This bomb, using the "basic power of the universe" made Hirohito, as her son, a "fake" and thus showed him and the others in the war cabinet to be without the divine mandate of the goddess. That the hated enemy now had her mandate was more than sun just a shock to the average Japanese; it in affect destroyed their world view and their very view of themselves as Japanese.

The Japanese would have fought the allies until they were all dead or we had gone back to the US and given up, for fighting men is easy. But how does one fight a goddess? Japan and her people, still deeply religious, believed in the goddess's mandate from heaven, they had no choice but to surrender. The Japanese knew better than to fight with nature, and this was clearly a force of nature. They could fight people who invaded, fires, bullets, and the impact of conventional bombing. They could not and never did fight nature, not tsunamis, earthquakes, floods, or volcanic eruptions. Soviet entry in to the war between the two atomic explosions, helped make the decision more urgent; but as Hideki Tojo's diary states; "the atomic bombs killed the god and goddess of Japan and thus forced the emperor to surrender his nation". T

The bombs psychological value as a weapon out weighted their destructive and killing power. With the power of their oldest goddess, the creator of Japan and spiritual mother of their emperor now in Allied hands, I wonder if they felt that they had no choice but to surrender. Japan's view of itself now came to be in question.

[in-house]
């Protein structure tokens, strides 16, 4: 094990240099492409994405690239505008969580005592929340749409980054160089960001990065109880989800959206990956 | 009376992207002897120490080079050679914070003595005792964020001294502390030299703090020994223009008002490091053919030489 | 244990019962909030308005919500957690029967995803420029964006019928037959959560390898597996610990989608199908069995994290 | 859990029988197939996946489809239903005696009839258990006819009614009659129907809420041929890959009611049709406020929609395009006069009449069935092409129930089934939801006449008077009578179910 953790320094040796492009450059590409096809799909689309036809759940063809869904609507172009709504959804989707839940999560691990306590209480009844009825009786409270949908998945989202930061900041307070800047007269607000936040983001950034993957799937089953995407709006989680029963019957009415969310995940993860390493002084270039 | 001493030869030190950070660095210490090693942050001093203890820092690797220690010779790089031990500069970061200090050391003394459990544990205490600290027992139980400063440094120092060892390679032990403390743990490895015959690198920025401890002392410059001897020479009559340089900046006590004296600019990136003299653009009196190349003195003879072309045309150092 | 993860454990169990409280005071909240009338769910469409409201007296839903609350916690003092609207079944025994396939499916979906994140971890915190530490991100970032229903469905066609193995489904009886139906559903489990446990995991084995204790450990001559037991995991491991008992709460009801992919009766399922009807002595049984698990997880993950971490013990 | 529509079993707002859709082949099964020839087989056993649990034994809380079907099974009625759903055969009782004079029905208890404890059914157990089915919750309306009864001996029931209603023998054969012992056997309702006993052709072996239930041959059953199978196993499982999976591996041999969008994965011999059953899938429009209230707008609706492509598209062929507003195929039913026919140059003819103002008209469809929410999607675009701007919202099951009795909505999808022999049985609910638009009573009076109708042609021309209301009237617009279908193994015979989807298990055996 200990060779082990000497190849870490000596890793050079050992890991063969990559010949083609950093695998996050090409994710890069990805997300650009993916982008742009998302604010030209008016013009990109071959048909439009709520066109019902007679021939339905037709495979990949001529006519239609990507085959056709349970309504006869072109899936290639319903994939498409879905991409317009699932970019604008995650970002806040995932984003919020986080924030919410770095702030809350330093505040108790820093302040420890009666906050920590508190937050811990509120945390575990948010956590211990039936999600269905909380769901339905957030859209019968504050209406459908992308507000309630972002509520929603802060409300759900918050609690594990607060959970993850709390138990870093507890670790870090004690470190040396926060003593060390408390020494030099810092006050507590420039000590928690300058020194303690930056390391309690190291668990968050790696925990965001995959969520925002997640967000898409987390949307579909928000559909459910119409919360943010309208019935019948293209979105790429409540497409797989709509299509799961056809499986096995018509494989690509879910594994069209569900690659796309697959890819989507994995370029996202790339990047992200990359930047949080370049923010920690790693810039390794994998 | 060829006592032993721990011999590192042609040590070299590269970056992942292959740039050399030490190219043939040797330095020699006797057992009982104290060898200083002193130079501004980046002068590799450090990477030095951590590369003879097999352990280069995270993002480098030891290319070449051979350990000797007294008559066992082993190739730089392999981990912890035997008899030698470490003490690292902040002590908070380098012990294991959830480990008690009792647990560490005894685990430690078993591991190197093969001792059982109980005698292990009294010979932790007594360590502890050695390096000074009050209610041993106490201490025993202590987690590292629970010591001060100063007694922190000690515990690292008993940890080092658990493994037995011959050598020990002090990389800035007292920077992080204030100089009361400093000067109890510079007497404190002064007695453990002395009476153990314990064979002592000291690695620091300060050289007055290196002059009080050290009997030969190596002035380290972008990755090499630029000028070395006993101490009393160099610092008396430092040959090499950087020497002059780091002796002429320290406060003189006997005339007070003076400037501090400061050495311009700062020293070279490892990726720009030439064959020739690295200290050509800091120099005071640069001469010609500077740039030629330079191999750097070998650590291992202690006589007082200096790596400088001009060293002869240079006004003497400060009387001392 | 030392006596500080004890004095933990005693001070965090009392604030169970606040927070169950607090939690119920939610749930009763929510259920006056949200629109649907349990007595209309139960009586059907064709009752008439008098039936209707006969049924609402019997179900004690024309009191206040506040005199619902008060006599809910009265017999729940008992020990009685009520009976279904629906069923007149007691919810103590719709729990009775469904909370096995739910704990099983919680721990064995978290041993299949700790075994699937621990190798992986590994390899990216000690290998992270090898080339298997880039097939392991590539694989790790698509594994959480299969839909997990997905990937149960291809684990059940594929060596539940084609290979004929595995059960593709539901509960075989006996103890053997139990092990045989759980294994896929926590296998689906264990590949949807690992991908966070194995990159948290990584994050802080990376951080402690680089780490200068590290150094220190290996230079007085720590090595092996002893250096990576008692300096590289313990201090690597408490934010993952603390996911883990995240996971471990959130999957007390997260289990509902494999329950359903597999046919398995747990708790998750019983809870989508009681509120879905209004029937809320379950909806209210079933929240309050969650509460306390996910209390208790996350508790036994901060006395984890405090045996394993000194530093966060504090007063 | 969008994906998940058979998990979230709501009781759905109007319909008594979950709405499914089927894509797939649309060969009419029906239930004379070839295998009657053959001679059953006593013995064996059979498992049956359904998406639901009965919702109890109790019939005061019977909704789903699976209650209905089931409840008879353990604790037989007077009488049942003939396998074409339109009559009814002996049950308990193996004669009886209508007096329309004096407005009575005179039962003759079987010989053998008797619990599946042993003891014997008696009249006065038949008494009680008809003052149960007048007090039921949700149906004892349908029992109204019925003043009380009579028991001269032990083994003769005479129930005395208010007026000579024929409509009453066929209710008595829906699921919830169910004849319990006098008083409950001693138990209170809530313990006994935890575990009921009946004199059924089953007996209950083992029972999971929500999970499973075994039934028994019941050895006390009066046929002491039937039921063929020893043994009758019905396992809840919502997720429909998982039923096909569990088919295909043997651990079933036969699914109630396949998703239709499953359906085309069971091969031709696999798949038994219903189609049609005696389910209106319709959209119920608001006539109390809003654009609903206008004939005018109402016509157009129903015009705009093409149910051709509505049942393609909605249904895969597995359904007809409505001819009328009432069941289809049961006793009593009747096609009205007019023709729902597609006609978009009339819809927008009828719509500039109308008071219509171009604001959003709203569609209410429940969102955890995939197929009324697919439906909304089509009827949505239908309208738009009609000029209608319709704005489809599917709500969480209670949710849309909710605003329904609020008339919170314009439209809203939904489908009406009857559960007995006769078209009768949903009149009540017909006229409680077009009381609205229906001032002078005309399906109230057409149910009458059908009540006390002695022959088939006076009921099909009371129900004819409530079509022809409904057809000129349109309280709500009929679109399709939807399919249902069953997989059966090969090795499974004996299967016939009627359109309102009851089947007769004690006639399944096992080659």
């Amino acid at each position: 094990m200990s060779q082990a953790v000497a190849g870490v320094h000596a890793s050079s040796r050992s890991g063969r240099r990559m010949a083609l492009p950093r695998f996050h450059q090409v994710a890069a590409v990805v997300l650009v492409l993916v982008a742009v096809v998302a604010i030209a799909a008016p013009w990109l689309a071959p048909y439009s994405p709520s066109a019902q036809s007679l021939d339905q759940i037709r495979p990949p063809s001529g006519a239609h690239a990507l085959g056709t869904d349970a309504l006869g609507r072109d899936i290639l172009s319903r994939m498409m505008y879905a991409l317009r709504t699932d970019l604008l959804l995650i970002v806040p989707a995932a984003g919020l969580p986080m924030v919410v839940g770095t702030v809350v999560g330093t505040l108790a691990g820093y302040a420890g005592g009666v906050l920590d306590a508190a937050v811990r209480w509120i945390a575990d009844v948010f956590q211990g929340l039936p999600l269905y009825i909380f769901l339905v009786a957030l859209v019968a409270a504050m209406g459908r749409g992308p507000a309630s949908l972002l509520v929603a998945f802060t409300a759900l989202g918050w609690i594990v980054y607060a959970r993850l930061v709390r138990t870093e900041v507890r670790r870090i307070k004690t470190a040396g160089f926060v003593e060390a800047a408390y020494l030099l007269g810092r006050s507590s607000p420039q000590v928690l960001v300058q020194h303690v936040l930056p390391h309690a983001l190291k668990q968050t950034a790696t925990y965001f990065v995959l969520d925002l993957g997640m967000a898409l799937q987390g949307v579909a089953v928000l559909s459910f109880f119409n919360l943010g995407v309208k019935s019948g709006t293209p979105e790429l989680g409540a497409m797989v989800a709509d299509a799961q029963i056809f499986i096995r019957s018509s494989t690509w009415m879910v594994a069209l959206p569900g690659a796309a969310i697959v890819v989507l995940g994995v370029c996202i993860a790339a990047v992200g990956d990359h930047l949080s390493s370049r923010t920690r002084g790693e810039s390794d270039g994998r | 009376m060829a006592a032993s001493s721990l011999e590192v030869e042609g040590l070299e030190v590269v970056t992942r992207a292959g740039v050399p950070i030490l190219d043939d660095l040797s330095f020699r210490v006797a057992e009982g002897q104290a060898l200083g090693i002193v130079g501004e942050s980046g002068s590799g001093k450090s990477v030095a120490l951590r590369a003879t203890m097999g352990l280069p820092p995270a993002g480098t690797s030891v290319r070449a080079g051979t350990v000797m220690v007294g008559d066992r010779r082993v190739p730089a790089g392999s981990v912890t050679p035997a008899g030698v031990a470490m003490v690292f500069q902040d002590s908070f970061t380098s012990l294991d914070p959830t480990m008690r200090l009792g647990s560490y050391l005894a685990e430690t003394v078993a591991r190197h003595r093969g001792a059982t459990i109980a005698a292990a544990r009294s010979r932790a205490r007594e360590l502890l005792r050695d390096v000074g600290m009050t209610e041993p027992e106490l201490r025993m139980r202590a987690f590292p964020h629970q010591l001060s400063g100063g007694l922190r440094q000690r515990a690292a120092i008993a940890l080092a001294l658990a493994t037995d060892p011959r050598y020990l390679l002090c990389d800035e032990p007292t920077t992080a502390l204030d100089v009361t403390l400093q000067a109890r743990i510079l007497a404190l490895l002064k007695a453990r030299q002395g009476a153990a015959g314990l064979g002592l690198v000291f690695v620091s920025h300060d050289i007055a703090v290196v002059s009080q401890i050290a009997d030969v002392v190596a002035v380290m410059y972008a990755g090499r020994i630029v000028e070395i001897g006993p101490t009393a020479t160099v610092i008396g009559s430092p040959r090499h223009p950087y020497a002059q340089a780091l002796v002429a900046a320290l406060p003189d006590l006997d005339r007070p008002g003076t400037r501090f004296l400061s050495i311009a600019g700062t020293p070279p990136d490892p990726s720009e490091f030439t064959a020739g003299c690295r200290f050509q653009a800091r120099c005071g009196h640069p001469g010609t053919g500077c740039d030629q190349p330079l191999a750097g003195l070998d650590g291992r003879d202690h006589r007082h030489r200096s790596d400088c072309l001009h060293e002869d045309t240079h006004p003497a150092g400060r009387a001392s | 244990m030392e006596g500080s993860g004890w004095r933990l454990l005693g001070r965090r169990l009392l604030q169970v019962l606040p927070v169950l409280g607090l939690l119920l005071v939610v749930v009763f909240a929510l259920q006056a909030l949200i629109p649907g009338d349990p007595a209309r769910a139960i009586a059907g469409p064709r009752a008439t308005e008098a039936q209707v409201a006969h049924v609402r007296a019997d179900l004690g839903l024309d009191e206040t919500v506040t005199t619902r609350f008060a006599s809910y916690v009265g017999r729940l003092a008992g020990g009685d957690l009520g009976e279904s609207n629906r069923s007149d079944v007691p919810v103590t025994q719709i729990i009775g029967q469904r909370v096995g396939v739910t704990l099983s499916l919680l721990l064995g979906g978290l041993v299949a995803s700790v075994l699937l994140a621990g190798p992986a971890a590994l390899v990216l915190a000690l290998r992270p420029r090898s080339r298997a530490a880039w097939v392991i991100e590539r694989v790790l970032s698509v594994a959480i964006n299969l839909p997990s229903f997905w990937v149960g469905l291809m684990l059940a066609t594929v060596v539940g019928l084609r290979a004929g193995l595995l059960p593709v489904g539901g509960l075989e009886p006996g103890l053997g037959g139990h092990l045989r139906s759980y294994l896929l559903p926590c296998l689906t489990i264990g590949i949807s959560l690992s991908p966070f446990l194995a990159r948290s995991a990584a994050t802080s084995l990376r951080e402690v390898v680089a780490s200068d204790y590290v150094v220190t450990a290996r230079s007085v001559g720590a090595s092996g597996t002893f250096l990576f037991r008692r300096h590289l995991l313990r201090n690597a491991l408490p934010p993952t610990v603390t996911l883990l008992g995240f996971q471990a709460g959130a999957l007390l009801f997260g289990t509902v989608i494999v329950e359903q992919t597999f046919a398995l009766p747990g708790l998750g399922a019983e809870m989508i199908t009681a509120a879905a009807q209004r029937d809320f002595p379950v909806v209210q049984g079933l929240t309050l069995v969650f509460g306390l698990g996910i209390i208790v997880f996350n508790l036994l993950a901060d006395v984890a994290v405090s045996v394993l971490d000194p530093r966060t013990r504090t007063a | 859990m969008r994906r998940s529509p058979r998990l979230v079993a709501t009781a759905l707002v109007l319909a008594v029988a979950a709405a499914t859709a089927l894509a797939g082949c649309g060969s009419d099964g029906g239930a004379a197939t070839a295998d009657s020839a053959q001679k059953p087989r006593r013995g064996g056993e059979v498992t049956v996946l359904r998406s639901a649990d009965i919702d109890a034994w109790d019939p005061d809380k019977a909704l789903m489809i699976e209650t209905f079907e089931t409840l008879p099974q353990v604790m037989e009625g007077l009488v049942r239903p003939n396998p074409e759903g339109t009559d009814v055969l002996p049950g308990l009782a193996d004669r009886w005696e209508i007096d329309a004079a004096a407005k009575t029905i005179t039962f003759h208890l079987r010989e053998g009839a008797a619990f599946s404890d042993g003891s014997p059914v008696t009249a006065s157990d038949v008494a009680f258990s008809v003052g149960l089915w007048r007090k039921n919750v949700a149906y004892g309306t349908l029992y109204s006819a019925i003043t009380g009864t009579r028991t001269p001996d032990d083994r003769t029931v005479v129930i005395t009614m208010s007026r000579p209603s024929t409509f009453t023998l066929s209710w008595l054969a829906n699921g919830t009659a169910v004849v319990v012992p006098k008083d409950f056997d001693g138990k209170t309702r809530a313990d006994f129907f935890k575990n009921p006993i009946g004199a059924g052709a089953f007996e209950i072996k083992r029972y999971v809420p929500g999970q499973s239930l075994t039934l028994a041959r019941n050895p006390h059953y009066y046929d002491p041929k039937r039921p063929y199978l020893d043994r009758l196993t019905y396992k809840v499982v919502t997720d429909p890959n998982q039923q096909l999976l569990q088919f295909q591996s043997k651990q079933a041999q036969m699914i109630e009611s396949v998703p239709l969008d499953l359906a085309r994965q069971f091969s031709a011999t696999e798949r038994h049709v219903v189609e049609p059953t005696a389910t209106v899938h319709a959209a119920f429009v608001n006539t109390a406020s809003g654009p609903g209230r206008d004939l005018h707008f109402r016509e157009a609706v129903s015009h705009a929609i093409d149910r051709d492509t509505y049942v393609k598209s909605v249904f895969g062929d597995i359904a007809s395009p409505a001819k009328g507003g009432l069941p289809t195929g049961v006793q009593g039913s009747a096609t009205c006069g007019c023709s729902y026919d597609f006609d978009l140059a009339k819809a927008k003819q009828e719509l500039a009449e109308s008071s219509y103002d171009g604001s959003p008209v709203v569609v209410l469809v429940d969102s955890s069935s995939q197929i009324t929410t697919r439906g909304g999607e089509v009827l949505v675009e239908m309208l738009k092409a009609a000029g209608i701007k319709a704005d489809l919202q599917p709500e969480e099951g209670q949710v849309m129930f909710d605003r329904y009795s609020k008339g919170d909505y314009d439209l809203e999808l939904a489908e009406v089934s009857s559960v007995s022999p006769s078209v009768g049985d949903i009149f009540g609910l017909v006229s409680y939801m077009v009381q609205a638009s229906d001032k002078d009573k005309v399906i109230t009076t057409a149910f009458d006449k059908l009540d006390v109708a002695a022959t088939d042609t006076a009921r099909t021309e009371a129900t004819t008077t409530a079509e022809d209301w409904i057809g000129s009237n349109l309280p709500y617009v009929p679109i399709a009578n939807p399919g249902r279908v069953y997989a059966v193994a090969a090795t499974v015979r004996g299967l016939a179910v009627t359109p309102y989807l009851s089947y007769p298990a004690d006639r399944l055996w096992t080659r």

And if the atomics had not been used, or had been duds, don’t forget that "The Divine Wind" of Typhoon Louise did hit Okinawa in October of 1945; this was the anticipated staging area for the launching of the "Olympic" portion of "Operation Downfall". There were slated to be nearly 4,000 army, navy, and marine aircraft that would be packed into the small island of Okinawa for "Olympic" alone, not counting the thousands of ships, large and small which would have been crowded in "Buckner Bay" or around the tiny island.

Here is a link much better than "wiki" concerning Operation Downfall:

Transcript of "OPERATION DOWNFALL [US invasion of Japan]:* US PLANS AND JAPANESE COUNTER-MEASURES" by D. M. Giangreco, US Army Command and General Staff College

Typhoon "Louise" was an abnormality, a fluke, one in a million. Navy meteorologists predicted that the out of season storm would (after they recognized its existence), sweep northward, pass between Okinawa and Formosa, and die out in the East China sea. That is NOT what occurred.